Instead of choosing to back the PC, Microsoft put their money behind the 360, and, as we now know, that gamble paid off... for Microsoft. For studios like Ensemble and ACES, it clearly didn't.
Microsoft, of course, wasn't the only company forecasting the death of PC gaming. Formerly PC-exclusive developers, like Crytek and Epic, who had previously sold millions of copies of their games on the PC, fled the platform. Developers like Ion Storm Austin shifted development to consoles and console audiences as well--a decision that Deus Ex producer Warren Spector would later come to regret.
What so many people failed to understand was that... well, PC gaming wasn't dying.
The market was growing, thanks to Rockstar's 2001 smash hit Grand Theft Auto III. That became the reason to own a video game console, or, specifically, a Playstation 2. Grand Theft Auto III was the game that allowed Sony became the undisputed champion of the last generation. For many people, it was the reason to try out video gaming. As a result... where 500,000 sales might have been a nice number before, publishers started demanding higher sales figures. Look at EA now: They're talking about how they need to sell five million copies of Dead Space 3 for it to survive, even though every Dead Space game has been profitable. It's greed--a desire to maximize profits rather than release quality software--that drives them.
As the market grew, so did Gamestop. Why? Well, it's a corporation that thrives on the trading of used games. As anyone who runs a retail store will tell you, nobody wants to keep stuff on their shelf if they can't profit on it... so PC gaming started to disappear from Gamestop's shelves. At around the same time, PC games were starting to go digital. Steam launched in 2004, though it wasn't until 2007 that the worries that Steam would collapse started to die down.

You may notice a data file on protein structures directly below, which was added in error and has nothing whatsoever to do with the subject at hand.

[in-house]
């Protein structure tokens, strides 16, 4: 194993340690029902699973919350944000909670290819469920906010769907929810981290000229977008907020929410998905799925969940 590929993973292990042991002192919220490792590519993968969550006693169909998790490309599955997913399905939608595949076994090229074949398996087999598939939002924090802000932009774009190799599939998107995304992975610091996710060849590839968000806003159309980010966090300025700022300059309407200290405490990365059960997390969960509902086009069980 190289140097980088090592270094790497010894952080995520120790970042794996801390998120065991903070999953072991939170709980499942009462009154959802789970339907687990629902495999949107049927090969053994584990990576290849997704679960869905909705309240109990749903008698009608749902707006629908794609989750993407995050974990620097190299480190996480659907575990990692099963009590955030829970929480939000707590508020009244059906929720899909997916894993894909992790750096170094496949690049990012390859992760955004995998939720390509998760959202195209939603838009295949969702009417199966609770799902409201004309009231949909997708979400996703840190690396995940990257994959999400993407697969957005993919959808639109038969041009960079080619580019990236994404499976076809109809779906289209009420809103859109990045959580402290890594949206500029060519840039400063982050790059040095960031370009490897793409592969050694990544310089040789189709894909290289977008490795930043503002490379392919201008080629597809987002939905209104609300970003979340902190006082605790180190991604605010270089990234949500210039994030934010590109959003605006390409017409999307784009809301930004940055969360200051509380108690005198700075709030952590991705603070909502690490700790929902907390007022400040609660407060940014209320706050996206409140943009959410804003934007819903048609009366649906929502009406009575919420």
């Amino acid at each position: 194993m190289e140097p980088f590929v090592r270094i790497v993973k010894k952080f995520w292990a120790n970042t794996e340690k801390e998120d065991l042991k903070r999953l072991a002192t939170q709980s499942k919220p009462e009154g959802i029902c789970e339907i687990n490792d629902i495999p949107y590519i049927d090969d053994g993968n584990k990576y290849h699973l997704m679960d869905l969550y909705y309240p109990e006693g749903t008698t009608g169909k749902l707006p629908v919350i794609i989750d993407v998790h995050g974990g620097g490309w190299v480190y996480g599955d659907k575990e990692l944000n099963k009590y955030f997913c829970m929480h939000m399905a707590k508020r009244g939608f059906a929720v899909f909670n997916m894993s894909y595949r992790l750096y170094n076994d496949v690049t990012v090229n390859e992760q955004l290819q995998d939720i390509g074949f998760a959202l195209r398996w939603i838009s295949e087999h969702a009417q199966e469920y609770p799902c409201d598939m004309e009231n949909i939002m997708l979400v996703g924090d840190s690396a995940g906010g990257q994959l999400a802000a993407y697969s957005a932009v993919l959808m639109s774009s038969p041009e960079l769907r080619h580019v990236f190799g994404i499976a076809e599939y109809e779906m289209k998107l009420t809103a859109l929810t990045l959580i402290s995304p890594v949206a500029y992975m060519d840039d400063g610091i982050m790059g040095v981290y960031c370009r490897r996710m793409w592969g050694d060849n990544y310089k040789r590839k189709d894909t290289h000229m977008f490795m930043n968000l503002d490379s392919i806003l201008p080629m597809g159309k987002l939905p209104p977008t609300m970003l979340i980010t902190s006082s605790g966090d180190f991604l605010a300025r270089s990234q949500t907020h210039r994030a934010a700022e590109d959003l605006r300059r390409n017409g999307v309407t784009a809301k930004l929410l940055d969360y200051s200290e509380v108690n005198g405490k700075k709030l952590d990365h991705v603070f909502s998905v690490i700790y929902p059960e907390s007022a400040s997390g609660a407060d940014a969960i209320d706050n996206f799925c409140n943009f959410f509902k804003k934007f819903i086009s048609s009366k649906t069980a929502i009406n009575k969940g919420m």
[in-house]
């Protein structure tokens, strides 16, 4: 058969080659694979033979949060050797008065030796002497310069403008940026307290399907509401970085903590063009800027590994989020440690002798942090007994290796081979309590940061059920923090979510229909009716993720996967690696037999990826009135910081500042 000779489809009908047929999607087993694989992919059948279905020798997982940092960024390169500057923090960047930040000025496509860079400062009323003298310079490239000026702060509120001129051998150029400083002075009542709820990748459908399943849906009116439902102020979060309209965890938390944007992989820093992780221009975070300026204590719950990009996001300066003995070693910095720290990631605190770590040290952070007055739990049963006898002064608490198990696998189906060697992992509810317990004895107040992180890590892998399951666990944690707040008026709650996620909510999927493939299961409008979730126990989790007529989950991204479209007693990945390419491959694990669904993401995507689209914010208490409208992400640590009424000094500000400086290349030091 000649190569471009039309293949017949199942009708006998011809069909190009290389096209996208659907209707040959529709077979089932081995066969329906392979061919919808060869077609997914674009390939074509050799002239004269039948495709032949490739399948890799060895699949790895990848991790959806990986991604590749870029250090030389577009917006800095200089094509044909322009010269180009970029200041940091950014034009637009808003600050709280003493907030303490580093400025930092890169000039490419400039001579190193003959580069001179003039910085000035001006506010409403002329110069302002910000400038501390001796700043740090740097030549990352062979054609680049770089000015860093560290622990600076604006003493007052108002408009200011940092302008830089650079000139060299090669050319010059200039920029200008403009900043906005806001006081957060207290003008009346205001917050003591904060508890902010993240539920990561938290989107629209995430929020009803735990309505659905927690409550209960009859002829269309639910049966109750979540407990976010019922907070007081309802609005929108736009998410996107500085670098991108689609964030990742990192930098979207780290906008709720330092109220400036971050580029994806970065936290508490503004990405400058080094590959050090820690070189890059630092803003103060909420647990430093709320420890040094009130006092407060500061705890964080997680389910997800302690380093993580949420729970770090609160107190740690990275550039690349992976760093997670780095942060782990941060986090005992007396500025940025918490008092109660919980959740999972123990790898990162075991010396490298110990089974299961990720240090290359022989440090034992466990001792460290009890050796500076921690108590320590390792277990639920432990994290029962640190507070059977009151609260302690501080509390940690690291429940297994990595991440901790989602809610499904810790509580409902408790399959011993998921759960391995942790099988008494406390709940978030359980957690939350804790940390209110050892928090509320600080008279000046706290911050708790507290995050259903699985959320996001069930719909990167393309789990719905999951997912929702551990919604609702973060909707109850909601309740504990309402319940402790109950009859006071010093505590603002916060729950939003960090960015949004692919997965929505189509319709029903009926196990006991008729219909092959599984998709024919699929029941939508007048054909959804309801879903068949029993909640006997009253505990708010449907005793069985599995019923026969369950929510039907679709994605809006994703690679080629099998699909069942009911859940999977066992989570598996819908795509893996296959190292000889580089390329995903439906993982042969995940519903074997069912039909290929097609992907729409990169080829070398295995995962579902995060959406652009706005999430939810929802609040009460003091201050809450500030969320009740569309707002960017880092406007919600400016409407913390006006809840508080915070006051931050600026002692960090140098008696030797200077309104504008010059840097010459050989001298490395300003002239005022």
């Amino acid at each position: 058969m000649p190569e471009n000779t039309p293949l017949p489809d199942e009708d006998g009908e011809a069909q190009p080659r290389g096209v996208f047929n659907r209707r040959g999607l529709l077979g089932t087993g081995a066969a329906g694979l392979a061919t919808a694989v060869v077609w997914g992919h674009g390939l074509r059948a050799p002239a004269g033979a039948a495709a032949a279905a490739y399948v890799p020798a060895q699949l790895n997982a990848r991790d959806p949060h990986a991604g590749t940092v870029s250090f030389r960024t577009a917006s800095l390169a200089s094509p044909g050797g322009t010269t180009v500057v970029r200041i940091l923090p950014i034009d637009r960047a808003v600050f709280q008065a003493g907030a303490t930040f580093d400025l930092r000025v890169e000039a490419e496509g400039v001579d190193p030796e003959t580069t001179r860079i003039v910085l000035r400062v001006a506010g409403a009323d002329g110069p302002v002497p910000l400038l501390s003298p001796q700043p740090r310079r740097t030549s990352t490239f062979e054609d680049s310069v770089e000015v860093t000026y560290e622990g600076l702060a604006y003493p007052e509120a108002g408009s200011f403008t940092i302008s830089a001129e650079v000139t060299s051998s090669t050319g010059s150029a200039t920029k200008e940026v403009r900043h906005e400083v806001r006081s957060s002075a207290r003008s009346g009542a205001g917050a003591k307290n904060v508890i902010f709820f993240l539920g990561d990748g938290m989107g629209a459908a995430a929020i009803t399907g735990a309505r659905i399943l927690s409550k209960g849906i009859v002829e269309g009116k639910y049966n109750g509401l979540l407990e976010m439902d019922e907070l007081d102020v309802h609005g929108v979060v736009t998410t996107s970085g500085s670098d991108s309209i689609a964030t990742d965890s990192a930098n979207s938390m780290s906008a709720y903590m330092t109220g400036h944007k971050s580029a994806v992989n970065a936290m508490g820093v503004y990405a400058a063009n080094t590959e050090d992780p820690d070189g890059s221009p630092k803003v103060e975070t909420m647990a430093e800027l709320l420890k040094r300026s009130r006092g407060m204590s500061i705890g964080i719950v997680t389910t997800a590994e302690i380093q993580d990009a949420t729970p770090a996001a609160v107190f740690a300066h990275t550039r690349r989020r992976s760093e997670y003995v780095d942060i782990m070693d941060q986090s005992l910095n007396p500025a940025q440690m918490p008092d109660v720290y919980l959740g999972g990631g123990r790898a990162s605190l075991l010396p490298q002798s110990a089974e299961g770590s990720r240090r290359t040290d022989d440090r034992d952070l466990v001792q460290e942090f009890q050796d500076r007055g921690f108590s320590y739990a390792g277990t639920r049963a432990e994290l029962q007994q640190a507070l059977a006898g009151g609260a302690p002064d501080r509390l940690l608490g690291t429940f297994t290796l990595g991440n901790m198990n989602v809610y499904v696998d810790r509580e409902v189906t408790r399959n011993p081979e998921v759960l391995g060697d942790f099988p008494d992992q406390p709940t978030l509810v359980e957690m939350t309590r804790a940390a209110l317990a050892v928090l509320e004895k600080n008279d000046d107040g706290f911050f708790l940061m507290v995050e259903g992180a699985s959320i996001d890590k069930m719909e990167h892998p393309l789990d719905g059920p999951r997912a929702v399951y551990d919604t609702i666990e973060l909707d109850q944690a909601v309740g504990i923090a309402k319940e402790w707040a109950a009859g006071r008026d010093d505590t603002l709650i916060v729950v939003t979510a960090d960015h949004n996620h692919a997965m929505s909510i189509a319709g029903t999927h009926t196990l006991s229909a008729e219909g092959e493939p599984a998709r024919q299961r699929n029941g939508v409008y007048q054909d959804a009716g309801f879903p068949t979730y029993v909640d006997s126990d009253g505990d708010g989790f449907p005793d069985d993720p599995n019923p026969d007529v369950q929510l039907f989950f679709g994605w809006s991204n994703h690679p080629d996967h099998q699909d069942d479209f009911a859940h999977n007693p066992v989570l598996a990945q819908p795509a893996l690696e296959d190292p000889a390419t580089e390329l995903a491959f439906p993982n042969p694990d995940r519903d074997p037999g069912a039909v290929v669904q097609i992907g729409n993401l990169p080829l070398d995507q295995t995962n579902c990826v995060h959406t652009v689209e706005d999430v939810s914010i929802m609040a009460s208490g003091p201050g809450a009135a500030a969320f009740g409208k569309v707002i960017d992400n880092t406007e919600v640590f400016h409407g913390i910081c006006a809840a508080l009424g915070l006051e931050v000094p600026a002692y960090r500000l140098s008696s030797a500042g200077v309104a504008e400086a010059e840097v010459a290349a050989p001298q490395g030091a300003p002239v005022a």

The disappearance of retail games led to the NPD--a leading market research company--removing PC sales figures from their weekly reports... which, to people who read NPD reports, made it look like PC numbers were too minimal to matter.
On top of this, gaming websites were exploding in popularity, leaving print magazines behind. Most game websites seem seem to treat PC games as the proverbial red-headed stepchild--largely because most game journalists seem to have a background with console gaming. Since the rift between console and PC game sales only started in 2001 (the market was, after all, healthy enough to support millions of copies of the Mysts, Dooms, Warcrafts, Half-Lifes, and Ages of Empires), one might think that the PC gaming market would be equally represented... but it wasn't--and hasn't been (My personal pet theory is that the PC gamers went into modding--and later development, while the console gamers became journalists). This meant that discussion of games were skewed... and reports of PC gaming's demise were greatly exaggerated.